Chimoita EL, Onyango CM, Gweyi-Onyango JP, Kimenju JW. "Socio-economic and Institutional Factors Influencing Uptake of Improved Sorghum Technologies in Embu, Kenya." East African Agricultural and Forestry Journal. 2019:1-11.
Chimoita EL, Onyango CM, Gweyi-Onyango JP, Kimenju JW. "Socioeconomic and Institutional Factors Influencing Uptake of Improved Sorghum Technologies in Embu, Kenya." East African Agricultural and Forestry Journal. 2019;2(1):DOI: 10.1080/00128325.2019.1597568.
IRIBEMWANGI PI, Karani R, Olali T. "Software Localization: An Exploration of the Problems Encountered by Localizers in Transfering Messages from English into Kiswahili." Mwanga wa Lugha, Kiswahili Journal of Moi University. . 2019;3(1):125-146.
Munialo S, AS D, Onyango CM, Oluoch-Kosura W, Marstorp H, Öborn I. "Soil and management-related factors contributing to maize yield gaps in western Kenya." Food and Energy Security Journal.1-17. 2019:1-7.
Onyambu CK, Swaleh MM, Aywak AA, Muriithi IM. "Sonohysterography findings in patients with abnormal uterine bleeding at Kenyatta National Hospital." Ultrasound in Medicine and Biology. 2019;45(1):S112.Abstract
Dorcas K, Koech OK, Kinama J, Chemining’wa G, Ojulong HF. "Sorghum Production Practices In An Integrated Crop-Livestock Production System In Makueni County, Eastern Kenya." Tropical and Subtropical Agroecosystems. 2019;22:13-23.2019-_sorghum_production_practices-_dorcas.pdf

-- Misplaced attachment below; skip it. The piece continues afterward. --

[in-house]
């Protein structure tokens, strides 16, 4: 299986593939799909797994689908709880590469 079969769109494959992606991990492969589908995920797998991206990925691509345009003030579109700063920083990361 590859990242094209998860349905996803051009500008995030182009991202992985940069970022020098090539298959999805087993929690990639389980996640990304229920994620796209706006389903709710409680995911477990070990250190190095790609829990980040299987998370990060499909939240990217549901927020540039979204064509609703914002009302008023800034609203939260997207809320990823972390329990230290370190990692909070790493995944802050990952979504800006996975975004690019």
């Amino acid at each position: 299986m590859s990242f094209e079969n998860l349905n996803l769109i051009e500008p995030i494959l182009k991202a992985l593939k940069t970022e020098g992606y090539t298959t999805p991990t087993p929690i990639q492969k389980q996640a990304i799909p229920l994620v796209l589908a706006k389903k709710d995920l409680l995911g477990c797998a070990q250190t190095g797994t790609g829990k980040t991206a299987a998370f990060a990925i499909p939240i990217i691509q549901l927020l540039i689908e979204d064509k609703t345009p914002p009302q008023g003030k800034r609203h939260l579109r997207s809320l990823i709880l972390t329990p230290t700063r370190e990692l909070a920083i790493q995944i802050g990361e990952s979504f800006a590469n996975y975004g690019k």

Nyangacha RM, Oyieke F, Erastus Muniu, Stanley Chasia MO. "Spatial distribution, prevalence and potential risk factors of Tungiasis in Vihiga County, Kenya." PLoS neglected tropical diseases. 2019;13(3):e0007244.
Nyangacha RM, Odongo D, Oyieke F, Bii C, Muniu E, Chasia S, Ochwoto M. "Spatial distribution, prevalence and potential risk factors of Tungiasis in Vihiga County,Kenya." PLoS Negl Trop Dis. 2019;13:e0007244.nyangacha_et_al._2019.pdf
Onyambu CK, Mangoka DM, Muriithi IM. "The spectrum of sonographic findings with radiographic correlation in patients with shoulder pain at Kenyatta National Hospital." Ultrasound in Medicine and Biology. 2019;45(1):S38.Abstract
Omwenga I, O.Aboge G, EricS.Mitema, Obiero G, Ngaywa C, Ngwili N, Wamwere G, Wainaina M, Bett B. "Staphylococcus aureus Enterotoxin Genes Detected 1 in Milk from various Livestock Species in Northern Pastoral Region of Kenya." Food Control. 2019;103:126-132.
O.Akinyemi R, O.Owolabi M, MasafumiIhara, AlbertinoDamasceno, AdesolaOgunniyi, CatherineDotchin, Stella-MariaPaddick, Ogeng’o J, RichardWalker, N.Kalaria R. "Stroke, Cerebrovascular Diseases and Vascular Cognitive impairement in Africa." Brain res Bull. 2019;145:97-108. Abstract